Every now and then, Earth's protective magnetic cage changes its stripes, sending explosive showers of charged particles spilling into the atmosphere.
NASA's quartet of orbiting Magnetospheric Multiscale (MMS) satellites has finally recorded one in high detail on the planet's night side, providing vital information on a phenomenon that stirs the winds of space throughout the Solar System.
Researchers already mapped the details of one such an event in the Sun-side zone of the magnetosphere in October 2015.
Now they've seen it in the tail section of the immense, comet-shaped magnetic bubble surrounding our globe. Which has given them a completely new take on the phenomenon, revealing smooth streams of high energy electron jets moving at more than 15,000 kilometres (9,300 miles) per second.
Given the threats such magnetic eruptions pose, we really ought to know as much as we can about these spectacular eruptions.
"This was a remarkable event," says deputy principal investigator for the MMS mission, Roy Torbert.
Our planet's surface is protected from the constant rain of high velocity electrons and protons spilling from the Sun by a magnetic umbrella.
The 'fabric' of this umbrella writhes and ripples with energy as it sweeps the particles along looping channels, and eventually back out into space.
It's a good thing too – those high energy particles aren't exactly good for life down here on the surface. Enough of them could also cause chaos for delicate electronic systems and power grids.
Not all of those particles stay in their designated magnetic lanes as it is. We can see the effects of stray particles colliding with the atmosphere in the form of auroras near the poles, for example.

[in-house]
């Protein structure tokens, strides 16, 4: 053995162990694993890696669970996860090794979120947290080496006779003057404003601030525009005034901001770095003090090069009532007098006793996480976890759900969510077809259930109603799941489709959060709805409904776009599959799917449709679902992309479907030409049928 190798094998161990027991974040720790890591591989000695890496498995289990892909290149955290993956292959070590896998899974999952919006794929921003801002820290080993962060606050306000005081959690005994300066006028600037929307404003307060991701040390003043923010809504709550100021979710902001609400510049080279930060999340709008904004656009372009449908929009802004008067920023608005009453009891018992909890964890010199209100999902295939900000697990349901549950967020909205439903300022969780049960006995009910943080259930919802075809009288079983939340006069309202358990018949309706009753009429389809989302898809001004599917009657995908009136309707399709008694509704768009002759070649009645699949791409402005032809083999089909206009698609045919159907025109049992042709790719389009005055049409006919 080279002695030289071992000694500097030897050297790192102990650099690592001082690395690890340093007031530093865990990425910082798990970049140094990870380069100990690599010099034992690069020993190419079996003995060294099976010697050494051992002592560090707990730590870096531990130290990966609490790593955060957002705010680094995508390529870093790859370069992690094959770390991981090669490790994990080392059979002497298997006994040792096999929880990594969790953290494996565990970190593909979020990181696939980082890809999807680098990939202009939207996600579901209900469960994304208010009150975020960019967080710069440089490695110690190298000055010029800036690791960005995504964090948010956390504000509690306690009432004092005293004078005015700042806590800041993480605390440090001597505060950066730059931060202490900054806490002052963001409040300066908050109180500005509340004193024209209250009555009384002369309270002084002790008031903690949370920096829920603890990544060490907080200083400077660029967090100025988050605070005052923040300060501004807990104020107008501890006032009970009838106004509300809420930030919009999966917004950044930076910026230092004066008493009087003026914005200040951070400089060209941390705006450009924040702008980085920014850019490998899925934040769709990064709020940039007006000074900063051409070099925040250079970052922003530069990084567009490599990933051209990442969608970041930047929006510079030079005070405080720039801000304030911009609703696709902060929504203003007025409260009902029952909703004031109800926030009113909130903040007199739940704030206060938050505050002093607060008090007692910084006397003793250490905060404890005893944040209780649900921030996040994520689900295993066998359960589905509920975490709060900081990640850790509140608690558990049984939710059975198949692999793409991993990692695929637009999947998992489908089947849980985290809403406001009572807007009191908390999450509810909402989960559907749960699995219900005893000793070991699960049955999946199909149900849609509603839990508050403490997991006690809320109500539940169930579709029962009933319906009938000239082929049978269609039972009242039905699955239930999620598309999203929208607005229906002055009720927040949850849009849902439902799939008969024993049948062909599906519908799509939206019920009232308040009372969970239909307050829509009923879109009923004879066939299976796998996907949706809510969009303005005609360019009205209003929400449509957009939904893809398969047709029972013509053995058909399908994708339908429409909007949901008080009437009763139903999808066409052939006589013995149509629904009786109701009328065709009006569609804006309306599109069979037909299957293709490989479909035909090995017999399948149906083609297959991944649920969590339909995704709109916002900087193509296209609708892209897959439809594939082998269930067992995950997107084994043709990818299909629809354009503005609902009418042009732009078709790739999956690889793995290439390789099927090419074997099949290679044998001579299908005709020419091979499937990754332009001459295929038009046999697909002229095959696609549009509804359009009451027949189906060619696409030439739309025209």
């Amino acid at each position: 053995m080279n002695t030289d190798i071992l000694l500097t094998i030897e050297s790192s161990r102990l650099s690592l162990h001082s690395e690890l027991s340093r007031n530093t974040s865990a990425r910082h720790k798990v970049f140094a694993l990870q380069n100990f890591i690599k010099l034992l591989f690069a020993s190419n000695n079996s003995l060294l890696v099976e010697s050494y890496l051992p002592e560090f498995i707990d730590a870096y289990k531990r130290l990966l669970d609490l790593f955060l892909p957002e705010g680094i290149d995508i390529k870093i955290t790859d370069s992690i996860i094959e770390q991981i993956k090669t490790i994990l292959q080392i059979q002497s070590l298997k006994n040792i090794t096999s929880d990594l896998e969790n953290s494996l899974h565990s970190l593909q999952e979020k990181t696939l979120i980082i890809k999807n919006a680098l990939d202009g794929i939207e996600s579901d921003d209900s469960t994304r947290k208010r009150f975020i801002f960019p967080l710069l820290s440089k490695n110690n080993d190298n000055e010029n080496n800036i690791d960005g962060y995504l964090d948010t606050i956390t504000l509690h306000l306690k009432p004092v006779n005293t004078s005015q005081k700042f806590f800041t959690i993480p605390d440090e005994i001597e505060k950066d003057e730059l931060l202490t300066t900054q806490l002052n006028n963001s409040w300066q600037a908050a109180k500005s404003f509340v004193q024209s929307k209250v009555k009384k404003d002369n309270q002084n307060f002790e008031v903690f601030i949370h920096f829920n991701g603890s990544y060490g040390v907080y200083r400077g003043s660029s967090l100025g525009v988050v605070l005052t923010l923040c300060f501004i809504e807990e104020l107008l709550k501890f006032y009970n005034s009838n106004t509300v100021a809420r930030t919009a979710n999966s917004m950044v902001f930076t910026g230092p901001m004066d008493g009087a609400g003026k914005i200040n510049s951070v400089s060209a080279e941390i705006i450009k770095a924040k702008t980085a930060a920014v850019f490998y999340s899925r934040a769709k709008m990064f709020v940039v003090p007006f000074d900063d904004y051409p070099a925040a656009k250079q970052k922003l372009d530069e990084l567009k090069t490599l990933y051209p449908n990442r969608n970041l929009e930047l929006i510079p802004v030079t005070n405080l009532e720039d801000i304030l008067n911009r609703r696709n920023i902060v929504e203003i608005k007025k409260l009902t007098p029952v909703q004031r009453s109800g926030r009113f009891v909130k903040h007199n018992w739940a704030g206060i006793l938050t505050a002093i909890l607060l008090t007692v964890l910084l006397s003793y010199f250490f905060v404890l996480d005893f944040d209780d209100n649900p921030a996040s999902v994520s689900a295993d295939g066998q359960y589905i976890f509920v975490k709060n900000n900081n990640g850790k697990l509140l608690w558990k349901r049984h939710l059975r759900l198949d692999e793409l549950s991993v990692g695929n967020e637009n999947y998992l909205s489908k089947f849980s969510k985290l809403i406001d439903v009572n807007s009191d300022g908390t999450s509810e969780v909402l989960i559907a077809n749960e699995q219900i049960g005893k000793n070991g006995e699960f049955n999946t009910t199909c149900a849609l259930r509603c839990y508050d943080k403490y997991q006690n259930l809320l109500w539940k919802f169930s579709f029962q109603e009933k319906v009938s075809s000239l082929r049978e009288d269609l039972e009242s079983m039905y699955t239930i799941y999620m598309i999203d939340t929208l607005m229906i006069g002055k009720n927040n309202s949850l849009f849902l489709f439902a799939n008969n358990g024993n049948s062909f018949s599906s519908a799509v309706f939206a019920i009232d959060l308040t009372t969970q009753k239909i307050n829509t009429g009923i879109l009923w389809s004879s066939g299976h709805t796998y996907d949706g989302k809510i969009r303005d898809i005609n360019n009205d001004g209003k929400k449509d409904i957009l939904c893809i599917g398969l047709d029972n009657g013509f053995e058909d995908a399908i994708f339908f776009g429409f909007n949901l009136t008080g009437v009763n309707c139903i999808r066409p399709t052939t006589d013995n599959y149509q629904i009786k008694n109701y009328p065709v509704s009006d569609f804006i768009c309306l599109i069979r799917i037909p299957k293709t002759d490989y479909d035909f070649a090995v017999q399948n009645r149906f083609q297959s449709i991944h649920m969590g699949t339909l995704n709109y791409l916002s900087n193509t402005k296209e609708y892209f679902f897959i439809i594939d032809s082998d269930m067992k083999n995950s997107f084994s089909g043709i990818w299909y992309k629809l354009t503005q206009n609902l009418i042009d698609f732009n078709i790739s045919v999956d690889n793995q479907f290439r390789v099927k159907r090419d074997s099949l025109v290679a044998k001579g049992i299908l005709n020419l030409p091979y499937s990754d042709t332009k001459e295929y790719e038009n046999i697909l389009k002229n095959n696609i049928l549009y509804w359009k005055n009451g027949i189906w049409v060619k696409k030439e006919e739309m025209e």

Sometimes the magnetic field's squirming channels reconfigure in what's known as magnetic reconnection, spraying its contents in a brief explosion of energetic particles.
Knowing they occur is one thing. But watching one in high resolution as it happens goes a long way to helping us refine our ideas about how they occur not just above our planet, but throughout the Universe.
After all, these explosive events are what's responsible for the bursts of protons and electrons in the first place, erupting like giant star blisters to send energetic winds of charged particles out through the Solar System.
And that's just our own Sun. Galaxies are pulsing all manner of magnetic explosions.
"This is important because the more we know and understand about these reconnections, the more we can prepare for extreme events that are possible from reconnections around the Earth or anywhere in the Universe," says Torbert.
The pyramid formation of MMS satellites circles our planet in a wide, looping orbit that takes it nearly 153,000 kilometres (95,000 miles) from the surface.
This is largely because the magnetosphere isn't exactly an even shape, distorted at high altitudes by the Sun's own magnetic field and streams of particles into a long tail that extends out from the planet's night side.
For the first three years of its mission, the MMS satellites collected information about the magnetosphere on the Sun-side. Here, as particles crash into the magnetic field, they form regions of different densities, which makes the reconnecting lines uneven.
The tail section of the magnetosphere is a completely different story. The streams of particles line up more symmetrically, providing a new perspective on how magnetic reconnection can occur.
"We have long known that it occurs in two types of regimes: asymmetric and symmetric, but this is the first time we have seen a symmetric process," says Torbert.
The symmetric process seems to be a calmer version of the chaotic surf of activity on the Sun side.
"The process appears to be very efficient," says Torbert.
"Any turbulence is not strong enough to disturb discrete features of the electron velocity distributions created in the electromagnetic fields around the energy dissipation region."
As we grow more reliant on our sphere of electronic technology – both on the surface and high overhead – we're going to need to know how to track those high energy particles from the Sun to areas safely beyond Earth's orbit.
This research was published in Science.